Not even flexible, freelance jobs in the on-demand economy will be saved from the siege of automation. Starship Technologies is putting its self-driving delivery robots to work in the US. Specifically, its first US partners are the food delivery startup DoorDash, and courier marketplace Postmates, which are beginning pilot tests with Starship’s delivery robots in Redwood City, Calif. and Washington D.C. respectively.
Starship’s robots look something like a cooler on wheels. They travel at a top speed of about 4 miles per hour on busy town sidewalks or streets where the company has attained regulatory permission to roll among the people, and make deliveries. They can carry just over 40 lbs. at a time, and are generally programmed to deliver within a two-mile radius in real world scenarios.
Starship’s nearly self-driving robots are also powered by rechargeable lithium-ion batteries, so they’re relatively quiet and clean compared to something like diesel trucks idling on your corner, or the hoopty a driver may use for their pizza delivery job. A human operator oversees the use of the robots remotely through a fleet management app, but they primarily rely on computer vision and street map data to navigate and drop off an item at a customer’s door.
The robots don’t fly overhead, like delivery drones, risking the possibility of a collision, or payload damaged by a drop from the sky, of course. The promise of lower risk in terms of safety helped Starship raise $17.2 million (€16.5 million) in seed funding recently. The round was led by Mercedes-Benz Vans, and joined by Shasta Ventures, Matrix Partners, ZX Ventures, Morpheus Ventures, Grishin Robotics, Playfair Capital and others.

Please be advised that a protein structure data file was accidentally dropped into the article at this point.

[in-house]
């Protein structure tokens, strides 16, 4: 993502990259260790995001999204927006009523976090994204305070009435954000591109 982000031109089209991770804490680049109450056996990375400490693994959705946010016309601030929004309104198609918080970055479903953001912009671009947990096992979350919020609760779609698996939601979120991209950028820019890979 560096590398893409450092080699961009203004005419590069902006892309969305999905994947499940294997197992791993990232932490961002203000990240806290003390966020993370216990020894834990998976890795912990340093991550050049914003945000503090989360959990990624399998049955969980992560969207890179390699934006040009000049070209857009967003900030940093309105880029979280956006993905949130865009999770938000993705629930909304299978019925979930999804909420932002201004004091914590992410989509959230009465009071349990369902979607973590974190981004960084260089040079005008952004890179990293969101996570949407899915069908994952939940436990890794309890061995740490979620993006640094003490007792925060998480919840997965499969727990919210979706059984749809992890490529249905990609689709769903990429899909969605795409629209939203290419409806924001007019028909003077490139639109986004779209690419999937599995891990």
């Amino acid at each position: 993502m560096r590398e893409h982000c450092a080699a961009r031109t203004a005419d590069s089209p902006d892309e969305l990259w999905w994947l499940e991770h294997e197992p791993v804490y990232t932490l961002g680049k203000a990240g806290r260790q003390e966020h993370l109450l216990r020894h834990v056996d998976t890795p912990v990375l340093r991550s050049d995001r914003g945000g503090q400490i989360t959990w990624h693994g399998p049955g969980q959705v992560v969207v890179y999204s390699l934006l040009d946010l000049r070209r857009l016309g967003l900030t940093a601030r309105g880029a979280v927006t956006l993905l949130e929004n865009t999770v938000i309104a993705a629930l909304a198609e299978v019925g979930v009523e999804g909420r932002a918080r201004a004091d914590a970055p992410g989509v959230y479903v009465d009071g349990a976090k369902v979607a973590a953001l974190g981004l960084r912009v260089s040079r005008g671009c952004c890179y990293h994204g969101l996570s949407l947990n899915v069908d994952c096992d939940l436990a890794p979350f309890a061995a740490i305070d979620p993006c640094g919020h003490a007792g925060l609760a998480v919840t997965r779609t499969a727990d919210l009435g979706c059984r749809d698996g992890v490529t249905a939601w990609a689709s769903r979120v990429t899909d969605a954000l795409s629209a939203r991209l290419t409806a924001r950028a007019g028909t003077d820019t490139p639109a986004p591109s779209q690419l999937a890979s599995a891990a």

As of October 2016, Starship’s delivery robots had come into contact with at least 1.7 million people in 16 countries and 56 cities, and traveled 10,000 miles while making deliveries or conducting formal road tests, the company reports. Starship’s clients outside of the US have included Just Eat, Hermes Parcel Delivery, Media Markt, Swiss Post and Wolt. But the deals with Postmates and DoorDash represent a first for the London and Estonia-based startup.
According to DoorDash co-founder Stanley Tang, testing out robotic “dashers,” doesn’t mean the company will attempt to replace human workers any time soon, or ever. He said, “We have people who use cars, bikes, scooters, motorcycles or walk to make a delivery. And each has a different strength and suitability for different deliveries. Robots will be another type of vehicle in our system.”
Tang said the startup is still testing precisely how to integrate robots into its operations, but he envisions that a customer will opt to have their order delivered by robot, get a text message when the unit rolls up to their door, then will have to click a link in that message to open the locked bay on the so-called “personal delivery device” to retrieve their order.
Because workers on DoorDash get a tip based on the overall cost of the order they deliver, they tend not to want to do lots of small deliveries nearby, like the single, $7 burrito. Tang hopes to use robots to alleviate “dashers” of the deliveries they don’t want to do anyway.
Postmates is a larger operation than DoorDash at this point, delivering not just food and alcohol from restaurants, but also groceries and items from retailers to its customers. The company’s aims are similar to those of DoorDash’s though, in testing out Starship Technologies delivery robots– learn how it all works in the real world.
Postmates Senior Vice President Holger Luedorf said, “We don’t have a grand vision that robots would be the ultimate delivery mechanism or something. It’s far too early to say. We do want to gather a lot of data.” Postmates, and Starship, will be measuring data from the qualitative to the quantitative, including around how merchants and customers feel about interacting with robots, and what kind of delivery times robots can achieve compared to current numbers.